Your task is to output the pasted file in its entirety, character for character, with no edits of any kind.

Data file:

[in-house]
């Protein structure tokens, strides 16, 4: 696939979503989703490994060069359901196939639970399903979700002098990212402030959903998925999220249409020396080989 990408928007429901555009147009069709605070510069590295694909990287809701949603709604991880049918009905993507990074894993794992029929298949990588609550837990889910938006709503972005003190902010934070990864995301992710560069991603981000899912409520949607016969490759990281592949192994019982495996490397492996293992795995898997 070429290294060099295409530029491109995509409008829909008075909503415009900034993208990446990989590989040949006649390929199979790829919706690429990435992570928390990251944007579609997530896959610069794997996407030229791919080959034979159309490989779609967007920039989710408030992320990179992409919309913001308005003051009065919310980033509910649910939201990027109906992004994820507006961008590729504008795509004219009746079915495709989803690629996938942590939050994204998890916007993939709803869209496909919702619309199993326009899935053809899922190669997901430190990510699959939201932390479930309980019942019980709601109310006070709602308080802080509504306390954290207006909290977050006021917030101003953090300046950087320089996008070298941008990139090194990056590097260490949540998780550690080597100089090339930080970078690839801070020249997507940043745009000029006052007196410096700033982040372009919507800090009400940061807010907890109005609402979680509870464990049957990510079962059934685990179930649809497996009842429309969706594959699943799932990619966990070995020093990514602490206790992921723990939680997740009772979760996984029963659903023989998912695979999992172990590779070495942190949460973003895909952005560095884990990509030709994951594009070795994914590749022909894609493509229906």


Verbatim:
[in-house]
């Protein structure tokens, strides 16, 4: 696939979503989703490994060069359901196939639970399903979700002098990212402030959903998925999220249409020396080989 990408928007429901555009147009069709605070510069590295694909990287809701949603709604991880049918009905993507990074894993794992029929298949990588609550837990889910938006709503972005003190902010934070990864995301992710560069991603981000899912409520949607016969490759990281592949192994019982495996490397492996293992795995898997 070429290294060099295409530029491109995509409008829909008075909503415009900034993208990446990989590989040949006649390929199979790829919706690429990435992570928390990251944007579609997530896959610069794997996407030229791919080959034979159309490989779609967007920039989710408030992320990179992409919309913001308005003051009065919310980033509910649910939201990027109906992004994820507006961008590729504008795509004219009746079915495709989803690629996938942590939050994204998890916007993939709803869209496909919702619309199993326009899935053809899922190669997901430190990510699959939201932390479930309980019942019980709601109310006070709602308080802080509504306390954290207006909290977050006021917030101003953090300046950087320089996008070298941008990139090194990056590097260490949540998780550690080597100089090339930080970078690839801070020249997507940043745009000029006052007196410096700033982040372009919507800090009400940061807010907890109005609402979680509870464990049957990510079962059934685990179930649809497996009842429309969706594959699943799932990619966990070995020093990514602490206790992921723990939680997740009772979760996984029963659903023989998912695979999992172990590779070495942190949460973003895909952005560095884990990509030709994951594009070795994914590749022909894609493509229906």